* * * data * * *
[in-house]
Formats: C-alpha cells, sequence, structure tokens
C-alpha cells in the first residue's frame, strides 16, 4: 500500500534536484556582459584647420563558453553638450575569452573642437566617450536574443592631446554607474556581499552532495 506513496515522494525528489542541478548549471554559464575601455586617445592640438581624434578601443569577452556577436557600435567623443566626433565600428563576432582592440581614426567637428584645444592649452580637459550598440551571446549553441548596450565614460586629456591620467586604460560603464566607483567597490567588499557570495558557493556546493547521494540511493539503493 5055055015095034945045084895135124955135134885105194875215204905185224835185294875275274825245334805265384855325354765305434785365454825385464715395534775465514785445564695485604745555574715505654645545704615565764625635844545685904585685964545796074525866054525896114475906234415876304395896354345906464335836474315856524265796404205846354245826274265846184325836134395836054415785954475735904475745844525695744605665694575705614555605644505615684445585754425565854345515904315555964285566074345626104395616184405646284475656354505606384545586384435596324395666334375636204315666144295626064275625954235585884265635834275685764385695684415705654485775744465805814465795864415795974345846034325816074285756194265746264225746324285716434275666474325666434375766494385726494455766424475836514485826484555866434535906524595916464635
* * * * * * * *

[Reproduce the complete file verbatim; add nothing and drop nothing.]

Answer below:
[in-house]
Formats: C-alpha cells, sequence, structure tokens
C-alpha cells in the first residue's frame, strides 16, 4: 500500500534536484556582459584647420563558453553638450575569452573642437566617450536574443592631446554607474556581499552532495 506513496515522494525528489542541478548549471554559464575601455586617445592640438581624434578601443569577452556577436557600435567623443566626433565600428563576432582592440581614426567637428584645444592649452580637459550598440551571446549553441548596450565614460586629456591620467586604460560603464566607483567597490567588499557570495558557493556546493547521494540511493539503493 5055055015095034945045084895135124955135134885105194875215204905185224835185294875275274825245334805265384855325354765305434785365454825385464715395534775465514785445564695485604745555574715505654645545704615565764625635844545685904585685964545796074525866054525896114475906234415876304395896354345906464335836474315856524265796404205846354245826274265846184325836134395836054415785954475735904475745844525695744605665694575705614555605644505615684445585754425565854345515904315555964285566074345626104395616184405646284475656354505606384545586384435596324395666334375636204315666144295626064275625954235585884265635834275685764385695684415705654485775744465805814465795864415795974345846034325816074285756194265746264225746324285716434275666474325666434375766494385726494455766424475836514485826484555866434535906524595916464635